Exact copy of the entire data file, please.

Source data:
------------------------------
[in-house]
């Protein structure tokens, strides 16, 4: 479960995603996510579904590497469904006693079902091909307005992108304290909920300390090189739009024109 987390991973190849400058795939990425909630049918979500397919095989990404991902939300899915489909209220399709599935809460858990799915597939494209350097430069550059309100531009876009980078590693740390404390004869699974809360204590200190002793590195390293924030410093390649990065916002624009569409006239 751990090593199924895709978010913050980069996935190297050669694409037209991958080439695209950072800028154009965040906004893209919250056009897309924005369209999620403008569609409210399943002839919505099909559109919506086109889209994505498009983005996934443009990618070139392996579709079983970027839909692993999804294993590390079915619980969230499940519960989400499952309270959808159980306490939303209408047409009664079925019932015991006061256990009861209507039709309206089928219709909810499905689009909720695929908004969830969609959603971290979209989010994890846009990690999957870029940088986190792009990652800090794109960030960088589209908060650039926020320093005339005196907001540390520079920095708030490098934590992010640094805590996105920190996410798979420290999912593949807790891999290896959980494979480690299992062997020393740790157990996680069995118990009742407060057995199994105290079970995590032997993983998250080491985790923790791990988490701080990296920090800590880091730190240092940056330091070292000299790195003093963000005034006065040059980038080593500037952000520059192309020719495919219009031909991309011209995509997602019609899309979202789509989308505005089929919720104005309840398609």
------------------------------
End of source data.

[in-house]
């Protein structure tokens, strides 16, 4: 479960995603996510579904590497469904006693079902091909307005992108304290909920300390090189739009024109 987390991973190849400058795939990425909630049918979500397919095989990404991902939300899915489909209220399709599935809460858990799915597939494209350097430069550059309100531009876009980078590693740390404390004869699974809360204590200190002793590195390293924030410093390649990065916002624009569409006239 751990090593199924895709978010913050980069996935190297050669694409037209991958080439695209950072800028154009965040906004893209919250056009897309924005369209999620403008569609409210399943002839919505099909559109919506086109889209994505498009983005996934443009990618070139392996579709079983970027839909692993999804294993590390079915619980969230499940519960989400499952309270959808159980306490939303209408047409009664079925019932015991006061256990009861209507039709309206089928219709909810499905689009909720695929908004969830969609959603971290979209989010994890846009990690999957870029940088986190792009990652800090794109960030960088589209908060650039926020320093005339005196907001540390520079920095708030490098934590992010640094805590996105920190996410798979420290999912593949807790891999290896959980494979480690299992062997020393740790157990996680069995118990009742407060057995199994105290079970995590032997993983998250080491985790923790791990988490701080990296920090800590880091730190240092940056330091070292000299790195003093963000005034006065040059980038080593500037952000520059192309020719495919219009031909991309011209995509997602019609899309979202789509989308505005089929919720104005309840398609």